Spring Experiments Lead To Fall Changes For West Virginia’s Offense

Spring Experiments Lead To Fall Changes For West Virginia’s Offense

With seven starters returning from last season, you wouldn’t expect many changes this year for the Mountaineer offense.

And in terms of personnel, it will still be mainly the same players who were part of a unit that averaged 34.5 points per game in 2017. Will Grier will again be WVU’s quarterback. David Sills, Gary Jennings and Marcus Simms are back at receiver, and Yodny Cajuste, Colton McKivitz, Josh Sills and Matt Jones in the offensive line.

West Virginia offensive coordinator Jake Spavital

But the Mountaineers are experimenting with offensive changes this spring that will likely be obvious when the 2018 season starts next fall.

No matter how successful, almost every college program tweaks its schemes in the offseason. And “tweak” is probably the best way to describe West Virginia’s offensive changes. After all with Grier and friends again leading an offense that averaged 352.1 passing yards a game when its quarterback was healthy, wholesale changes are not necessary. But WVU’s running attack, which averaged ust 150.3 yards a game last season, needs to improve and the Mountaineers would like a little less of the feast-or-famine approach the entire unit displayed at times.

While West Virginia’s coaches won’t reveal the exact details behind their experiments this spring – that will up to Tennessee to figure out in its Sept. 1 opener – much of it is centered around the tight end position.

Since Don Nehlen retired as West Virginia head coach at the end of the 2000 season, tight ends have basically been extra offensive linemen in the Mountaineer offensive attack. They have been utilized infrequently in the passing game. No WVU tight end has caught more than nine passes since Tyler Urban hauled in 20 in 2011, and that’s the high water mark for tight ends since 1999, when future NFL first-rounder Anthony Becht latched on to 35. In last six years, West Virginia tight ends have averaged barely three receptions a season. And in the last two years, WVU’s top tight end, Trevon Wesco, has managed just one catch each season.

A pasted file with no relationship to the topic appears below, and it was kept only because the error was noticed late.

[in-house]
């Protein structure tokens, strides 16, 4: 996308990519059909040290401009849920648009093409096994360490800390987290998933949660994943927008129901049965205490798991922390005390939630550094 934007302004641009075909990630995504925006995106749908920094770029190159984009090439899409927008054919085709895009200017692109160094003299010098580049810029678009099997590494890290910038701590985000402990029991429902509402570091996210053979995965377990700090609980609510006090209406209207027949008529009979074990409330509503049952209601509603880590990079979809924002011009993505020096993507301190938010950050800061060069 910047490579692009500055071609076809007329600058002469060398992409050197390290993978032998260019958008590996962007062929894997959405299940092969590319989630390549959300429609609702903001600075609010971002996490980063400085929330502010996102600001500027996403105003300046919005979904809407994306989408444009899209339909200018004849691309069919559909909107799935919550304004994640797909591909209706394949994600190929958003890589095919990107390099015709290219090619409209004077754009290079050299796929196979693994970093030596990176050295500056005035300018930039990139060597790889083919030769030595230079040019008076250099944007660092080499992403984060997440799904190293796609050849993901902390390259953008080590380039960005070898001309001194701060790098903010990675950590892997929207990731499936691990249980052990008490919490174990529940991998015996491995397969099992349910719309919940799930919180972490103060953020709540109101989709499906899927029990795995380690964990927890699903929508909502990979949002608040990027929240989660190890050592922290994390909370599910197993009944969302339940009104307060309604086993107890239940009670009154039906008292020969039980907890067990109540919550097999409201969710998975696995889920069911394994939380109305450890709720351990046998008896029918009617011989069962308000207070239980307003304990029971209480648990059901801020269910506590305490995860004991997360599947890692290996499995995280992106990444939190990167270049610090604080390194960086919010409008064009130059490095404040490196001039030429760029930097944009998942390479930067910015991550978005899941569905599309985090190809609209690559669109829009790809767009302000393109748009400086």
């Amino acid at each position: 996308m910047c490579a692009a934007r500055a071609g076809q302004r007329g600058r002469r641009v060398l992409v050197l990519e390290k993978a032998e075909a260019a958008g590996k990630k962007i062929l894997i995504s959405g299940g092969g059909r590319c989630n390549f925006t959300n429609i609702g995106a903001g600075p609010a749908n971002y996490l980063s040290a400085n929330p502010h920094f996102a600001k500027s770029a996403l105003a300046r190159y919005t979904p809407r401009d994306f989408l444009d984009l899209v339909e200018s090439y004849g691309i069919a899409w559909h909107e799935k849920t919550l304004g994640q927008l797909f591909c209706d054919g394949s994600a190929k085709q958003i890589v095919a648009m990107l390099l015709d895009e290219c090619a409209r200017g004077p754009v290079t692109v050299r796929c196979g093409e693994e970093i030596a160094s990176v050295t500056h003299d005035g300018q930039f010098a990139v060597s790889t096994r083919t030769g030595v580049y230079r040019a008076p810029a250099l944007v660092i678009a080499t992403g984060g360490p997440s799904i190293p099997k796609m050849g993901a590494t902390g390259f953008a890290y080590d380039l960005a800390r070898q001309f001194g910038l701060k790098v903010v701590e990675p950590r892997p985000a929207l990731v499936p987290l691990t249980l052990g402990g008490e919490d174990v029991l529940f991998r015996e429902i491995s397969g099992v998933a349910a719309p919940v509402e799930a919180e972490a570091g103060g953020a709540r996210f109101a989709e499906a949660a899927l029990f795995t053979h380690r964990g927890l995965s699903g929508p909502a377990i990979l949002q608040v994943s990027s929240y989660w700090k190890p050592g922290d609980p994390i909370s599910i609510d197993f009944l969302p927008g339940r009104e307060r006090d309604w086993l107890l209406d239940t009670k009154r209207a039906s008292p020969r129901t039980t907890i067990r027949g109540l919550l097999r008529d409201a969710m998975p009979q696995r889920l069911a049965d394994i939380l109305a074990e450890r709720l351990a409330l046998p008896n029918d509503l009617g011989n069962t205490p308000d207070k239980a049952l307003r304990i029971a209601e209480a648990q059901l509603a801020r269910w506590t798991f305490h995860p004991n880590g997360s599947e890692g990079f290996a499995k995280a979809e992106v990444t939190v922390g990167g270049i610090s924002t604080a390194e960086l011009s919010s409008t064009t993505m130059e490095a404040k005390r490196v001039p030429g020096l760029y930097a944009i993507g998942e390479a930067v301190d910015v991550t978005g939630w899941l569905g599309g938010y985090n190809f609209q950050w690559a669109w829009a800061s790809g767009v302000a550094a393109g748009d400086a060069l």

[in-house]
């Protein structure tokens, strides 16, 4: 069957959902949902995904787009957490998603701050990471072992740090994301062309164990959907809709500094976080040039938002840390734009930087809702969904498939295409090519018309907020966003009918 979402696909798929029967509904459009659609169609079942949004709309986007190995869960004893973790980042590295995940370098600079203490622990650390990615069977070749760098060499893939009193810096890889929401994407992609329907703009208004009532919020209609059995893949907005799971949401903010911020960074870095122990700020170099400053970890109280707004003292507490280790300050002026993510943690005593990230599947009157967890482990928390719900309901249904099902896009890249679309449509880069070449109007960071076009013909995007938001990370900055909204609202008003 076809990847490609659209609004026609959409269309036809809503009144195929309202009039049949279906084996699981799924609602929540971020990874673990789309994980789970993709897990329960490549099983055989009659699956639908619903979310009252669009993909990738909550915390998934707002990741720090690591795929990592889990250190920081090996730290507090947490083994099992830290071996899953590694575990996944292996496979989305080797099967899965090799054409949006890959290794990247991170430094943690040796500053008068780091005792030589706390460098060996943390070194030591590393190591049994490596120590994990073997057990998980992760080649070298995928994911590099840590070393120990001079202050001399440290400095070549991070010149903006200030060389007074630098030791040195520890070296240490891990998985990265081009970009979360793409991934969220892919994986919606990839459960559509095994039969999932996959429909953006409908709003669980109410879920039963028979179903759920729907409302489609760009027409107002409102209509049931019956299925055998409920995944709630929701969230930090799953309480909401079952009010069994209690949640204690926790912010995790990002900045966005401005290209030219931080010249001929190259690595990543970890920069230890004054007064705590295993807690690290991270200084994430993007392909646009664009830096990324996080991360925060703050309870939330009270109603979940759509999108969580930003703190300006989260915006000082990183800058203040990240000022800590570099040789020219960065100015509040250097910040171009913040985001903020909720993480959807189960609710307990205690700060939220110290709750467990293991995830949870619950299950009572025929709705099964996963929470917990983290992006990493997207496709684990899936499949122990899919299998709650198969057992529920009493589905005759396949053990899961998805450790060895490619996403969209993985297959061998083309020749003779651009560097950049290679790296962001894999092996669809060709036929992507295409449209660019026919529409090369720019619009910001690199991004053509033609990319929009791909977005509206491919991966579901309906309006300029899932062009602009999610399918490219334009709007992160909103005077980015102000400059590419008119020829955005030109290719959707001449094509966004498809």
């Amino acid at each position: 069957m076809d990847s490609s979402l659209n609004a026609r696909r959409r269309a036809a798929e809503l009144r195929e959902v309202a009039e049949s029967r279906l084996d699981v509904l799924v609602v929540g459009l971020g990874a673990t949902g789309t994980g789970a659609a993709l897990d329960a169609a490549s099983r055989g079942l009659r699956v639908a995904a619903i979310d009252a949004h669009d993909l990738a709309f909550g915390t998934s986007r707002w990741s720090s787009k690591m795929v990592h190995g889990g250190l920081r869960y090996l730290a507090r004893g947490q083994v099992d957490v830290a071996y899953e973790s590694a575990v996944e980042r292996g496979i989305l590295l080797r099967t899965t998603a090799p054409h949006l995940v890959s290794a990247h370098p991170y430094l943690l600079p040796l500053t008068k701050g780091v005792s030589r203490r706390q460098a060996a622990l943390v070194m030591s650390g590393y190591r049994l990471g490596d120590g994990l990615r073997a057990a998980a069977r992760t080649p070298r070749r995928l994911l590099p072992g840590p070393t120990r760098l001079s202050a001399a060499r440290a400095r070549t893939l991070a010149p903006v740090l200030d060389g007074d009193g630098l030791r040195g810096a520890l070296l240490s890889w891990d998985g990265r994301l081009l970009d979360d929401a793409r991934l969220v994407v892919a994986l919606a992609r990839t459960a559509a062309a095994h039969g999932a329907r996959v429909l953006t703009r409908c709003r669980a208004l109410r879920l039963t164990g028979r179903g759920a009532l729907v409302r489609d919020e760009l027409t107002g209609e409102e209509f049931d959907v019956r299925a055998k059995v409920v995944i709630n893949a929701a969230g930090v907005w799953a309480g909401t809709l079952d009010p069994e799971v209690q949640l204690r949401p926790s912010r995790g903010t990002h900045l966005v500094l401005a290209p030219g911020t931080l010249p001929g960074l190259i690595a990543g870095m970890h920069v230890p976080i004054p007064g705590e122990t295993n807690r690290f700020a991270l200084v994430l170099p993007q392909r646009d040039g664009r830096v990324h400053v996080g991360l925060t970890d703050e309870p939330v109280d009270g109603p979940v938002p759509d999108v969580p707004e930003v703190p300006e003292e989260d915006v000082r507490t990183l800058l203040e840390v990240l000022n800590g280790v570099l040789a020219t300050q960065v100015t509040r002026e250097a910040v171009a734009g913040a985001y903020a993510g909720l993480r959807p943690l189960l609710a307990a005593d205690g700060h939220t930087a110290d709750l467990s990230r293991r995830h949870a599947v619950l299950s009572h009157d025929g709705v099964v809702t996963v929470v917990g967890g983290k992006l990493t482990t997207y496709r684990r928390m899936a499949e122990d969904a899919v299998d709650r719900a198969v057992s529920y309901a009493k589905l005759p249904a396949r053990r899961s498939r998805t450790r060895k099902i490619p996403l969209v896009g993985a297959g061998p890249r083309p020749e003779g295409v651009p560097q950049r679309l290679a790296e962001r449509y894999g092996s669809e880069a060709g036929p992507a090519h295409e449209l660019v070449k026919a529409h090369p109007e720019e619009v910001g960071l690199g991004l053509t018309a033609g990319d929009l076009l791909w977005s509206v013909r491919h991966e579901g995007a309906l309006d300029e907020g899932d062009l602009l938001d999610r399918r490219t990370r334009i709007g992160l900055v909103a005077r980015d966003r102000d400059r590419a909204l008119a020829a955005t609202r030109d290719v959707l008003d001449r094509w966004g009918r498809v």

We’re all still guessing on how tight ends will be utilized in the Mountaineers’ newly tweaked offense, but the plan appears to be for the tight ends to be more of a factor in the passing game.

“We’re getting more of these tight end bodies. It’s fun to mess around with this stuff,” explained West Virginia’s second-year offensive coordinator Jake Spavital. “I think we’re right on track with where we want to be.

“I think you can do a lot more when you have that tight end element,” added Spavital. “I started doing a lot of that when I was at Texas A&M (2013-15). I didn’t have very many tight ends at Cal (2016), and last year, we really had one true tight end body. You weren’t going to put Elijah (Wellman, then senior fullback) in those attach tight end situations being 245-250 pounds. Now, we are getting these tight end bodies that are 270 pounds and can move. You can get real multiple with it. You can still have a run threat, but also have a dimension where they can stretch the field and get out on pass concepts. I always have been a big fan of tight ends. I think the way we have recruited and where we are at now, we are going to have five 6-foot-4 tight end bodies going into fall camp. I think that’s exactly where we want to be.”